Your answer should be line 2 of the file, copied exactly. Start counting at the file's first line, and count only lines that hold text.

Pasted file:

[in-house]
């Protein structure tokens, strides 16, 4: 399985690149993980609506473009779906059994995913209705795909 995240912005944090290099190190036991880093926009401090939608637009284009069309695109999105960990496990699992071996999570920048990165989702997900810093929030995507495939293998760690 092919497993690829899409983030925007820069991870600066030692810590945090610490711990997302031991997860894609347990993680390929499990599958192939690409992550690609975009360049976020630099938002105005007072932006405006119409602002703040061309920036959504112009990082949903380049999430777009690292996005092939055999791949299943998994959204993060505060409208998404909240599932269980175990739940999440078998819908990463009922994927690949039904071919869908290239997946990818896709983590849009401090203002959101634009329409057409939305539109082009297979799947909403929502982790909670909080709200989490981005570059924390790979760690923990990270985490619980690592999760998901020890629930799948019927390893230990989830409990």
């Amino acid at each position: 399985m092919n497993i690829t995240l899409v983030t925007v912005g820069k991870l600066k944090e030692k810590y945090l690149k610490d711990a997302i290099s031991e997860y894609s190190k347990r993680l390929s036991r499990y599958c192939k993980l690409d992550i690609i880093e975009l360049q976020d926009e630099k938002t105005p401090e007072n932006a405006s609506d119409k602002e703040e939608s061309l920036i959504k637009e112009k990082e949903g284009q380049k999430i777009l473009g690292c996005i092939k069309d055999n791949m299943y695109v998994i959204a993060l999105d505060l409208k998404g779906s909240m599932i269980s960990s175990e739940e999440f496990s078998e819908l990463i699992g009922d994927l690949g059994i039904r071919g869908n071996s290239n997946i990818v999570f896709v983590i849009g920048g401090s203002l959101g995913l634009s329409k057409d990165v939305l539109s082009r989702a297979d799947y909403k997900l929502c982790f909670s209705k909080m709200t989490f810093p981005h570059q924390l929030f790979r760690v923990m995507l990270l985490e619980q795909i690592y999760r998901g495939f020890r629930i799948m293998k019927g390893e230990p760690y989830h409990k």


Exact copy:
């Protein structure tokens, strides 16, 4: 399985690149993980609506473009779906059994995913209705795909 995240912005944090290099190190036991880093926009401090939608637009284009069309695109999105960990496990699992071996999570920048990165989702997900810093929030995507495939293998760690 092919497993690829899409983030925007820069991870600066030692810590945090610490711990997302031991997860894609347990993680390929499990599958192939690409992550690609975009360049976020630099938002105005007072932006405006119409602002703040061309920036959504112009990082949903380049999430777009690292996005092939055999791949299943998994959204993060505060409208998404909240599932269980175990739940999440078998819908990463009922994927690949039904071919869908290239997946990818896709983590849009401090203002959101634009329409057409939305539109082009297979799947909403929502982790909670909080709200989490981005570059924390790979760690923990990270985490619980690592999760998901020890629930799948019927390893230990989830409990």